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Latin: A Linguistic Introduction

By Renato Oniga and Norma Shifano

Applies the principles of contemporary linguistics to the study of Latin and provides clear explanations of grammatical rules alongside diagrams to illustrate complex structures.


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The Ancient Language, and the Dialect of Cornwall, with an Enlarged Glossary of Cornish Provincial Words

By Frederick W.P. Jago

Containing around 3,700 dialect words from both Cornish and English,, this glossary was published in 1882 by Frederick W. P. Jago (1817–92) in an effort to describe and preserve the dialect as it too declined and it is an invaluable record of a disappearing dialect and way of life.


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Linguistic Bibliography for the Year 2013

The Linguistic Bibliography is by far the most comprehensive bibliographic reference work in the field. This volume contains up-to-date and extensive indexes of names, languages, and subjects.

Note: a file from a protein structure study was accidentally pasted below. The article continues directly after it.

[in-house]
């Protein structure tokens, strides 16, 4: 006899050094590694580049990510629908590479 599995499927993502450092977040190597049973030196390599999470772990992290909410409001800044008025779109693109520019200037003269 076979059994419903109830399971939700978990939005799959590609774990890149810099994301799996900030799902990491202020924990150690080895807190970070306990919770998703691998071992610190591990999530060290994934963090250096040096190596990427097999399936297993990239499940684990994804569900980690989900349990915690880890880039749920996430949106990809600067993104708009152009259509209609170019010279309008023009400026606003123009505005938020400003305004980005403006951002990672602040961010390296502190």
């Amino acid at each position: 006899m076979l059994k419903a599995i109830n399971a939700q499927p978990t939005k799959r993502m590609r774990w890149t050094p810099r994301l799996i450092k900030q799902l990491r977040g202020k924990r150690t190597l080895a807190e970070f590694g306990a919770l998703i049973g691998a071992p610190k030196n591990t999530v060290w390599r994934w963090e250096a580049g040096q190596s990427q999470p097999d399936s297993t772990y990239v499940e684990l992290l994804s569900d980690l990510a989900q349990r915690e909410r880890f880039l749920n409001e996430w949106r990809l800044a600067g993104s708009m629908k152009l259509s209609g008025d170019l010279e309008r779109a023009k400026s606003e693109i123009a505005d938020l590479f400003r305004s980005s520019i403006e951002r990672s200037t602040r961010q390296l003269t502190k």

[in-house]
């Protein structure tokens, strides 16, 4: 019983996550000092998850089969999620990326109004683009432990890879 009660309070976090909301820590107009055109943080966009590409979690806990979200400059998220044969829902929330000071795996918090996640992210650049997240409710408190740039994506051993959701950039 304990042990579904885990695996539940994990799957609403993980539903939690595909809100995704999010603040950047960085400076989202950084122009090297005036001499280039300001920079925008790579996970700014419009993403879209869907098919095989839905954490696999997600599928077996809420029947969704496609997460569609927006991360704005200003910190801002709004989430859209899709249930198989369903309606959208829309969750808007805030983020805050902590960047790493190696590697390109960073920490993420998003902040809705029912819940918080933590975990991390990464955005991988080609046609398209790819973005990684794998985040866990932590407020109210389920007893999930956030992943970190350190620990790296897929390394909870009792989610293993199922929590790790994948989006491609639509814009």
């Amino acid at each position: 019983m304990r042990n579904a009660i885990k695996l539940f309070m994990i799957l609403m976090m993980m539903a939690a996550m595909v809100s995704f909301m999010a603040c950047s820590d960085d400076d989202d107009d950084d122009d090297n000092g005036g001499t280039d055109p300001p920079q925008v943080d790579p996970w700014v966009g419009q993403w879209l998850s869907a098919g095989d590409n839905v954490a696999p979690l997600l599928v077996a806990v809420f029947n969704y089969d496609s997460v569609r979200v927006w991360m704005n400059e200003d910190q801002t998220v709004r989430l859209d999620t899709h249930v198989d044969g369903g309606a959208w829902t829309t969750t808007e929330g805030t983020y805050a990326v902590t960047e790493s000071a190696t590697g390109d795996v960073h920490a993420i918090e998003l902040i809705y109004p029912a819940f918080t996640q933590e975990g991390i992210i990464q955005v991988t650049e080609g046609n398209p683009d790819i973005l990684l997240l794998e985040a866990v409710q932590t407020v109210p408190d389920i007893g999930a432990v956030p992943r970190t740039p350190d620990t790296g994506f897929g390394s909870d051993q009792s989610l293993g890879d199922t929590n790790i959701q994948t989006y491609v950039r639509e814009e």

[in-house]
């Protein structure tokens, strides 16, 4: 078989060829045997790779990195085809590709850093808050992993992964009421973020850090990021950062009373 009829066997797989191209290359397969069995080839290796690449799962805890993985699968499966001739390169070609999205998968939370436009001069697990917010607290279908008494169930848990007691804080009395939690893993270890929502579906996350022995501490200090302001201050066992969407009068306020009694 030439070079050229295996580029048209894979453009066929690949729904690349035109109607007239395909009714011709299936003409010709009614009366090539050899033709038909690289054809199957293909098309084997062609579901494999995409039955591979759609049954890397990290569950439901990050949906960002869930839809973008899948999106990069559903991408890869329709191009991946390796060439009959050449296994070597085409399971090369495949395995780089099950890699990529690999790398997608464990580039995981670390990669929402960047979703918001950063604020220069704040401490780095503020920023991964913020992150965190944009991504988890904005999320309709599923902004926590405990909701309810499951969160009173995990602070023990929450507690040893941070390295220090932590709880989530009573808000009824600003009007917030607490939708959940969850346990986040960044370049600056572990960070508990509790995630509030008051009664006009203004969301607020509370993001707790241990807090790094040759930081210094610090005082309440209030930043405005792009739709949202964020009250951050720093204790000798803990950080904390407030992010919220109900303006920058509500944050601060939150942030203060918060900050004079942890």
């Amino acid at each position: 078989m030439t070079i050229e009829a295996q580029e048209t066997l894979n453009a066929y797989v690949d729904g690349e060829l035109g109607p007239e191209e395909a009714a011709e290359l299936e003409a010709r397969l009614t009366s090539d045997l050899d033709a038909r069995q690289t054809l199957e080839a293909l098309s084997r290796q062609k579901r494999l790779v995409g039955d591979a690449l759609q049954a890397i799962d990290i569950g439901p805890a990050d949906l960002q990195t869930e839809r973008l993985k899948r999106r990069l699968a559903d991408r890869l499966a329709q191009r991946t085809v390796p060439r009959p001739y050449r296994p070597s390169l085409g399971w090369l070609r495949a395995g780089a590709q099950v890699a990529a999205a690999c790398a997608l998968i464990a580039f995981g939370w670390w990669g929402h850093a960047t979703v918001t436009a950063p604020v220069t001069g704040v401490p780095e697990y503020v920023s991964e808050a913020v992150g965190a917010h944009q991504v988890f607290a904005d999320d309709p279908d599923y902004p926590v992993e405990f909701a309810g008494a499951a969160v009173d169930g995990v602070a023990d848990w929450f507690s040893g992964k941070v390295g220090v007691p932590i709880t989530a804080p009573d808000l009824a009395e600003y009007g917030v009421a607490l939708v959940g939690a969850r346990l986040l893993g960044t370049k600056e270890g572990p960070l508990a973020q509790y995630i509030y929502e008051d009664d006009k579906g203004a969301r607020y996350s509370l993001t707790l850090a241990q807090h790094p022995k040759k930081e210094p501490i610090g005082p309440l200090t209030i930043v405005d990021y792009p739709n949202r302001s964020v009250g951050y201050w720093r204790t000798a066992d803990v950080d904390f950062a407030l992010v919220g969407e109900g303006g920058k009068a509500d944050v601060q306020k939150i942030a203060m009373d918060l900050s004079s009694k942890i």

Academic Paper


Title: Development of Relativization in Korean as a Foreign Language: The Noun Phrase Accessibility Hierarchy in Head-Internal and Head-External Relative Clauses
Author: K. Seon Jeon
Institution: Columbus State University
Author: Hae-Young Kim
Institution: Duke University
Linguistic Field: Applied Linguistics
Subject Language: Korean
Abstract: This study examines how Keenan and Comrie's (1977) noun phrase accessibility hierarchy (NPAH) intersects with the typological characteristics of Korean in the
acquisition of relative clauses (RCs). Korean has two types of RC constructions: head-external and head-internal. The head-external relative has its head to the right of the RC, whereas the head-internal relative has its lexical head in the RC and is marked by the complementizer kes. In first language development, it has been observed the head-internal type emerges earlier than the head-external type. The current study investigates how the use of the two types of RCs interacts with the NPAH, with a focus on subject (SU) and direct object (DO) RCs in Korean second language development. Oral production data were collected from 40 learners of Korean as a foreign language. The results showed that
there was an advantage for SU over DO in the head-external RC and that the head-external construction was preceded by headless and head-internal constructions. The results suggest that a head-external RC in Korean involves the syntactic mechanism of linking the head and the gap relation, whereas this might not be the case for a head-internal RC.

CUP at LINGUIST

This article appears in Studies in Second Language Acquisition Vol. 29, Issue 2, which you can read on Cambridge's site or on LINGUIST .



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